Clinical Internship provides an opportunity for placement in athletic training centers, rehab centers, medical offices, hospitals, and other health care facilities. Observe and learn the role of a healthcare professional in the clinical setting. Enrollment is limited to seniors who have completed 3 courses in the Health Science Cluster (Recommendation: Medical Therapeutics and Rehab and successfully complete the established application process.)

Nursing Education Clinical (6000) (12)
Nursing Education is a supervised clinical experience in a healthcare facility with classroom learning that will prepare students to take the state CNA exam. Students will be job-ready and have hands-on experience. The knowledge gained will provide advantages for those pursuing higher education in a health-related field. Enrollment is limited to seniors who have completed 3 courses in the Nursing Services cluster to include Medical Therapeutics and Anatomy and Physiology. Students much successfully complete the established application process in order to register for this Clinical Course.

EPSO’s: Industry Certification-CNA & Pharmacy Tech; Dual Credit- Medical Terminology
CCTE Student Organization: HOSA

Horticulture Science


Principles of Plant Sciences & Horticulture (C18H30) (9-10)
This course introduces students to the vast areas of the horticulture industry. Topics include leadership, greenhouse management, garden center operations, floriculture, nursery operations, landscaping, and turfgrass management. An introduction to plant and soil science is included as a necessary foundation to the success of today’s horticulturist.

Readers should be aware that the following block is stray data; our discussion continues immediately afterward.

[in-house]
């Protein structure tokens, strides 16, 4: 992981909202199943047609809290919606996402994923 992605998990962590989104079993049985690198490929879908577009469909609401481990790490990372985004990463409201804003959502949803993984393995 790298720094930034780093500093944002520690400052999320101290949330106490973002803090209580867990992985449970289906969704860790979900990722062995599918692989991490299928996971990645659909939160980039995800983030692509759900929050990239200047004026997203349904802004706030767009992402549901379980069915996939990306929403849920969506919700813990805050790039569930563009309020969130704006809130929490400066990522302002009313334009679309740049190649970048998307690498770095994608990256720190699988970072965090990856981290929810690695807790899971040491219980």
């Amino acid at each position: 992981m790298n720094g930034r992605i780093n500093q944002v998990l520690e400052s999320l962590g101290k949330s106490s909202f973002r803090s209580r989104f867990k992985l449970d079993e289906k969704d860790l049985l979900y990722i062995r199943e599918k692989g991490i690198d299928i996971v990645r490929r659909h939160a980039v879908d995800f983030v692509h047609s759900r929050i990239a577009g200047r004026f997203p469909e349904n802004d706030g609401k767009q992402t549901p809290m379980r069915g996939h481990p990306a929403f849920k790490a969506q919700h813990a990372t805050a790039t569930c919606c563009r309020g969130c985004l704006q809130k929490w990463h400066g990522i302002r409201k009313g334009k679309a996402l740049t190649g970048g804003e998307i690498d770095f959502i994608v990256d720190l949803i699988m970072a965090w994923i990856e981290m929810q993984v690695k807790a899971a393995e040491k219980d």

Introduction to Plant Science (C18H09) EPSO-SWDC
This course is to prepare students with interests in higher-level, science-based plant agriculture. Students enrolled in this course will study rigorous standards related to the principles of plant growth, cell structure and functions, heredity and genetics (molecular biology), plant breeding and improvement, hormones and growth regulations, chemical nature of plant life, flower structure and function, seed formation and germination, DNA and biotechnology, and emerging technologies. Students will use scientific investigation to determine a plant problem. Today’s agriculture students are preparing to meet the needs of a growing world. (Prerequisite: Principles of Plant Sciences & Horticulture)

Landscaping & Turf Science (C18H16)
This course includes standards to prepare students for creating beautiful environments for homes and businesses. This includes site analysis and preparation, landscape drawing,plant selection, and installation. Maintenance of healthy attractive landscapes and turf areas will be emphasized. With the increase of urban sprawl these career opportunities are increasing daily. Plant science and leadership skills taught in this class will prepare students to meet the demands of this exciting industry. (Prerequisite: Principles of Horticulture Sciences)